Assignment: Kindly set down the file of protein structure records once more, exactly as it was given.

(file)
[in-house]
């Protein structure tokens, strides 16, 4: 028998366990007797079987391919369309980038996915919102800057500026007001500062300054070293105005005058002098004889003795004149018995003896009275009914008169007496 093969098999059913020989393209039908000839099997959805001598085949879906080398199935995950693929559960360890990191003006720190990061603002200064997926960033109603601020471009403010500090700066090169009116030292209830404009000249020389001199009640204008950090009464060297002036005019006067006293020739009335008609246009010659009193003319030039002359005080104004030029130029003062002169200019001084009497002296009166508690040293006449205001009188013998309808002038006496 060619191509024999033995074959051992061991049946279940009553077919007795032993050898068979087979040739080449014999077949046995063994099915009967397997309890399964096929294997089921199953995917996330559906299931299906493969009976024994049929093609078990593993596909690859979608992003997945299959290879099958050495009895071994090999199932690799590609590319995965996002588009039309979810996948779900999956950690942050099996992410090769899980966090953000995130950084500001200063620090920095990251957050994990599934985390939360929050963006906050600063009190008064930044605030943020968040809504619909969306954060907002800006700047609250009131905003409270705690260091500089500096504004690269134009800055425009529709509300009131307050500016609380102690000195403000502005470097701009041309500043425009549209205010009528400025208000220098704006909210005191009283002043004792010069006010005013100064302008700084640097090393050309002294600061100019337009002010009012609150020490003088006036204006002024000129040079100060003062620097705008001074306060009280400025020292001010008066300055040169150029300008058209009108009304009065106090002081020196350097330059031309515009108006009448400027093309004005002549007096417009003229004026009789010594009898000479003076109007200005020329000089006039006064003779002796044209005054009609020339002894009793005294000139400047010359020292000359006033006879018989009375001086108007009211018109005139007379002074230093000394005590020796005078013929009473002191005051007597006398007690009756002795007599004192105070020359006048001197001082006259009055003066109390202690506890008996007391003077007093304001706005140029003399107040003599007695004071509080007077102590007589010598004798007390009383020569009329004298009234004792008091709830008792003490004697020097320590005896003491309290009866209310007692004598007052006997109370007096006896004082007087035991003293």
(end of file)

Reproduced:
[in-house]
């Protein structure tokens, strides 16, 4: 028998366990007797079987391919369309980038996915919102800057500026007001500062300054070293105005005058002098004889003795004149018995003896009275009914008169007496 093969098999059913020989393209039908000839099997959805001598085949879906080398199935995950693929559960360890990191003006720190990061603002200064997926960033109603601020471009403010500090700066090169009116030292209830404009000249020389001199009640204008950090009464060297002036005019006067006293020739009335008609246009010659009193003319030039002359005080104004030029130029003062002169200019001084009497002296009166508690040293006449205001009188013998309808002038006496 060619191509024999033995074959051992061991049946279940009553077919007795032993050898068979087979040739080449014999077949046995063994099915009967397997309890399964096929294997089921199953995917996330559906299931299906493969009976024994049929093609078990593993596909690859979608992003997945299959290879099958050495009895071994090999199932690799590609590319995965996002588009039309979810996948779900999956950690942050099996992410090769899980966090953000995130950084500001200063620090920095990251957050994990599934985390939360929050963006906050600063009190008064930044605030943020968040809504619909969306954060907002800006700047609250009131905003409270705690260091500089500096504004690269134009800055425009529709509300009131307050500016609380102690000195403000502005470097701009041309500043425009549209205010009528400025208000220098704006909210005191009283002043004792010069006010005013100064302008700084640097090393050309002294600061100019337009002010009012609150020490003088006036204006002024000129040079100060003062620097705008001074306060009280400025020292001010008066300055040169150029300008058209009108009304009065106090002081020196350097330059031309515009108006009448400027093309004005002549007096417009003229004026009789010594009898000479003076109007200005020329000089006039006064003779002796044209005054009609020339002894009793005294000139400047010359020292000359006033006879018989009375001086108007009211018109005139007379002074230093000394005590020796005078013929009473002191005051007597006398007690009756002795007599004192105070020359006048001197001082006259009055003066109390202690506890008996007391003077007093304001706005140029003399107040003599007695004071509080007077102590007589010598004798007390009383020569009329004298009234004792008091709830008792003490004697020097320590005896003491309290009866209310007692004598007052006997109370007096006896004082007087035991003293």